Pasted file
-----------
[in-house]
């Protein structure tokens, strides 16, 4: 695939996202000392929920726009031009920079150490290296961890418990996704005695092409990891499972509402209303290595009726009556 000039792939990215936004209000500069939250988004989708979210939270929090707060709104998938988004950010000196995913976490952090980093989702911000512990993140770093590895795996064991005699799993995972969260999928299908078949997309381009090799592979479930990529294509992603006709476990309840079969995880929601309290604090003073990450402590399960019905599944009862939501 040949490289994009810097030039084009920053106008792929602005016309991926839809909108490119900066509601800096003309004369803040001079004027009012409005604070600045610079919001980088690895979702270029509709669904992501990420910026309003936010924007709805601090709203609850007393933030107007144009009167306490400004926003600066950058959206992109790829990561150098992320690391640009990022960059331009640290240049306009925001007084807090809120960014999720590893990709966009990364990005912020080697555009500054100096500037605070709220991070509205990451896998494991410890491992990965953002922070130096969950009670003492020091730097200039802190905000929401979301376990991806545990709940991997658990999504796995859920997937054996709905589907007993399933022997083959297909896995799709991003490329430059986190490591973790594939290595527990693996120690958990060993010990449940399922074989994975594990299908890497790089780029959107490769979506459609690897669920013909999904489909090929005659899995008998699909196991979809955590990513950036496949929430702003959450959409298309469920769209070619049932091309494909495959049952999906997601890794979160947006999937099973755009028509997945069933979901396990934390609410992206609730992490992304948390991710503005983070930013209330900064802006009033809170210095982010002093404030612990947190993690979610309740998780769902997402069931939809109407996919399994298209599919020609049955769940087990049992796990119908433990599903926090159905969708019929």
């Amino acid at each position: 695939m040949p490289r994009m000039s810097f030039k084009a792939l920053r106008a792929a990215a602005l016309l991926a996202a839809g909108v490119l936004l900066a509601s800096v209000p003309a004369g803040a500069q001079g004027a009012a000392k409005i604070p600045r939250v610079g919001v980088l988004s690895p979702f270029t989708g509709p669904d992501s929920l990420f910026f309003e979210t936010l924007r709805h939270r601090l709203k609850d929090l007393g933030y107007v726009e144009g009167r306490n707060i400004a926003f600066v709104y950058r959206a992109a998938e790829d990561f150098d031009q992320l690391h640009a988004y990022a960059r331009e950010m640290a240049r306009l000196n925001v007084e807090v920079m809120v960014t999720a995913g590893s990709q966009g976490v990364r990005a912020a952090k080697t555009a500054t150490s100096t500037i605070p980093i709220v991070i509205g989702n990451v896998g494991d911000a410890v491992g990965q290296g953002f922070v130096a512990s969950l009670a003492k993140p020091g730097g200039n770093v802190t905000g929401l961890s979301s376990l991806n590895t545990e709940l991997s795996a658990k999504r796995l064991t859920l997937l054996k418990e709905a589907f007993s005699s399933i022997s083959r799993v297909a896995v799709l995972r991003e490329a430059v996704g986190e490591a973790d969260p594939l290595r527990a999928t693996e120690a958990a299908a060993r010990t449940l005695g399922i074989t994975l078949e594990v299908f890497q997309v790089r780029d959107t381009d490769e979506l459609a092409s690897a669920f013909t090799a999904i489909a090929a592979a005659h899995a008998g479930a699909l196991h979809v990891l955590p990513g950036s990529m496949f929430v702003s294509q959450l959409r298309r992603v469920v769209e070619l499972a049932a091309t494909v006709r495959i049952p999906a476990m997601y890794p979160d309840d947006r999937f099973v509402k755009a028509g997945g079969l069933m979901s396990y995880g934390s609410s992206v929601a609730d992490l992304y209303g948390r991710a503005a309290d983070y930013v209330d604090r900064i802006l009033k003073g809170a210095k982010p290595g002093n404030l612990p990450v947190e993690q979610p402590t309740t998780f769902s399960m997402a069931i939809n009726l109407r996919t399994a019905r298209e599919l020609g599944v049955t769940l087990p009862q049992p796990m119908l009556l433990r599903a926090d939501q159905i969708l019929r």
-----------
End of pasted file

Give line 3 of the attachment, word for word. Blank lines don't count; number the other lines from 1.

């Amino acid at each position: 695939m040949p490289r994009m000039s810097f030039k084009a792939l920053r106008a792929a990215a602005l016309l991926a996202a839809g909108v490119l936004l900066a509601s800096v209000p003309a004369g803040a500069q001079g004027a009012a000392k409005i604070p600045r939250v610079g919001v980088l988004s690895p979702f270029t989708g509709p669904d992501s929920l990420f910026f309003e979210t936010l924007r709805h939270r601090l709203k609850d929090l007393g933030y107007v726009e144009g009167r306490n707060i400004a926003f600066v709104y950058r959206a992109a998938e790829d990561f150098d031009q992320l690391h640009a988004y990022a960059r331009e950010m640290a240049r306009l000196n925001v007084e807090v920079m809120v960014t999720a995913g590893s990709q966009g976490v990364r990005a912020a952090k080697t555009a500054t150490s100096t500037i605070p980093i709220v991070i509205g989702n990451v896998g494991d911000a410890v491992g990965q290296g953002f922070v130096a512990s969950l009670a003492k993140p020091g730097g200039n770093v802190t905000g929401l961890s979301s376990l991806n590895t545990e709940l991997s795996a658990k999504r796995l064991t859920l997937l054996k418990e709905a589907f007993s005699s399933i022997s083959r799993v297909a896995v799709l995972r991003e490329a430059v996704g986190e490591a973790d969260p594939l290595r527990a999928t693996e120690a958990a299908a060993r010990t449940l005695g399922i074989t994975l078949e594990v299908f890497q997309v790089r780029d959107t381009d490769e979506l459609a092409s690897a669920f013909t090799a999904i489909a090929a592979a005659h899995a008998g479930a699909l196991h979809v990891l955590p990513g950036s990529m496949f929430v702003s294509q959450l959409r298309r992603v469920v769209e070619l499972a049932a091309t494909v006709r495959i049952p999906a476990m997601y890794p979160d309840d947006r999937f099973v509402k755009a028509g997945g079969l069933m979901s396990y995880g934390s609410s992206v929601a609730d992490l992304y209303g948390r991710a503005a309290d983070y930013v209330d604090r900064i802006l009033k003073g809170a210095k982010p290595g002093n404030l612990p990450v947190e993690q979610p402590t309740t998780f769902s399960m997402a069931i939809n009726l109407r996919t399994a019905r298209e599919l020609g599944v049955t769940l087990p009862q049992p796990m119908l009556l433990r599903a926090d939501q159905i969708l019929r």